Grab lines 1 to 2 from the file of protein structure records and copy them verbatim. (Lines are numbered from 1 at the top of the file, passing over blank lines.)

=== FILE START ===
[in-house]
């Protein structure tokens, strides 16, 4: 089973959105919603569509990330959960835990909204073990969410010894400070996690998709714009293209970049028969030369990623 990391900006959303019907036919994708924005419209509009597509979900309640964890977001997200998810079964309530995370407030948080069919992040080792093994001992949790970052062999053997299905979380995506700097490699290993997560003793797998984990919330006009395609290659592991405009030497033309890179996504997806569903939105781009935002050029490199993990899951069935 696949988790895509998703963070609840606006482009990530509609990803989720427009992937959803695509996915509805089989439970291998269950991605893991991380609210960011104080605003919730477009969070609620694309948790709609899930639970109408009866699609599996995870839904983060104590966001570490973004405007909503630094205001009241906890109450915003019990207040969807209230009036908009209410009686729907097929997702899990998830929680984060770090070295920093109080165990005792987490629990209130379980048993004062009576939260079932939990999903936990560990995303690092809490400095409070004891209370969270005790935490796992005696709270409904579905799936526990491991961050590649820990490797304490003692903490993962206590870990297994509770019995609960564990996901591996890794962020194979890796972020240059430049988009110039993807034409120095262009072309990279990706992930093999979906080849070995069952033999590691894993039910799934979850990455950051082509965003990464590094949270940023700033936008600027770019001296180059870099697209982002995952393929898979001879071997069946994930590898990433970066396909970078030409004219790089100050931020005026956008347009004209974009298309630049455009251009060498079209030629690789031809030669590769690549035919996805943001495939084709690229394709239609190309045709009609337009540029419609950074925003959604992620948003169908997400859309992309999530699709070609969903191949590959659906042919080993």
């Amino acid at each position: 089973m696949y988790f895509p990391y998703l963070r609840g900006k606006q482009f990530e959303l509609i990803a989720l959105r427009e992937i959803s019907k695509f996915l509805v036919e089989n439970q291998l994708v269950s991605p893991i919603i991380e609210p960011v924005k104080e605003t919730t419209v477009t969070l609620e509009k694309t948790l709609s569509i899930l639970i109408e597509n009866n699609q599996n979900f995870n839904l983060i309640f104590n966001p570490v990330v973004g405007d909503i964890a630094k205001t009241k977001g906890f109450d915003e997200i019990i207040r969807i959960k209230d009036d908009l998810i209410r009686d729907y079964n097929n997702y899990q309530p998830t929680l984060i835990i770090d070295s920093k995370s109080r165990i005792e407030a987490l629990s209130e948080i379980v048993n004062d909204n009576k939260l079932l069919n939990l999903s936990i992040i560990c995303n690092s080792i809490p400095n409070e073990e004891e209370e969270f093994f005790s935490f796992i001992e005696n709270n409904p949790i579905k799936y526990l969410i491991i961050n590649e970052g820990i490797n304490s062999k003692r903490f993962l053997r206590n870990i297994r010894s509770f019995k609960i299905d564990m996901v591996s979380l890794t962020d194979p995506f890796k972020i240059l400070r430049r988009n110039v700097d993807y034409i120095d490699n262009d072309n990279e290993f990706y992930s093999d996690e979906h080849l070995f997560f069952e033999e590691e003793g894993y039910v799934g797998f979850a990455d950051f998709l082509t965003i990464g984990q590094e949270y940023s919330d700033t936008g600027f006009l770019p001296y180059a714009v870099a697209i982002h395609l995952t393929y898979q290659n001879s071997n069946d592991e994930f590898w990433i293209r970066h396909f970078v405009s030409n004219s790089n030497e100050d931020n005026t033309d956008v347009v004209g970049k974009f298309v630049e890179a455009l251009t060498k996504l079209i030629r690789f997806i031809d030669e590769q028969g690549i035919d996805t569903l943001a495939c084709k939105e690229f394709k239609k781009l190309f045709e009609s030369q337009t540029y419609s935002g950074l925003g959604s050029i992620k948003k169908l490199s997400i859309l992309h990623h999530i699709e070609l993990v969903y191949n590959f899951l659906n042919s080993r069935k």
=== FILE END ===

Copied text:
[in-house]
């Protein structure tokens, strides 16, 4: 089973959105919603569509990330959960835990909204073990969410010894400070996690998709714009293209970049028969030369990623 990391900006959303019907036919994708924005419209509009597509979900309640964890977001997200998810079964309530995370407030948080069919992040080792093994001992949790970052062999053997299905979380995506700097490699290993997560003793797998984990919330006009395609290659592991405009030497033309890179996504997806569903939105781009935002050029490199993990899951069935 696949988790895509998703963070609840606006482009990530509609990803989720427009992937959803695509996915509805089989439970291998269950991605893991991380609210960011104080605003919730477009969070609620694309948790709609899930639970109408009866699609599996995870839904983060104590966001570490973004405007909503630094205001009241906890109450915003019990207040969807209230009036908009209410009686729907097929997702899990998830929680984060770090070295920093109080165990005792987490629990209130379980048993004062009576939260079932939990999903936990560990995303690092809490400095409070004891209370969270005790935490796992005696709270409904579905799936526990491991961050590649820990490797304490003692903490993962206590870990297994509770019995609960564990996901591996890794962020194979890796972020240059430049988009110039993807034409120095262009072309990279990706992930093999979906080849070995069952033999590691894993039910799934979850990455950051082509965003990464590094949270940023700033936008600027770019001296180059870099697209982002995952393929898979001879071997069946994930590898990433970066396909970078030409004219790089100050931020005026956008347009004209974009298309630049455009251009060498079209030629690789031809030669590769690549035919996805943001495939084709690229394709239609190309045709009609337009540029419609950074925003959604992620948003169908997400859309992309999530699709070609969903191949590959659906042919080993």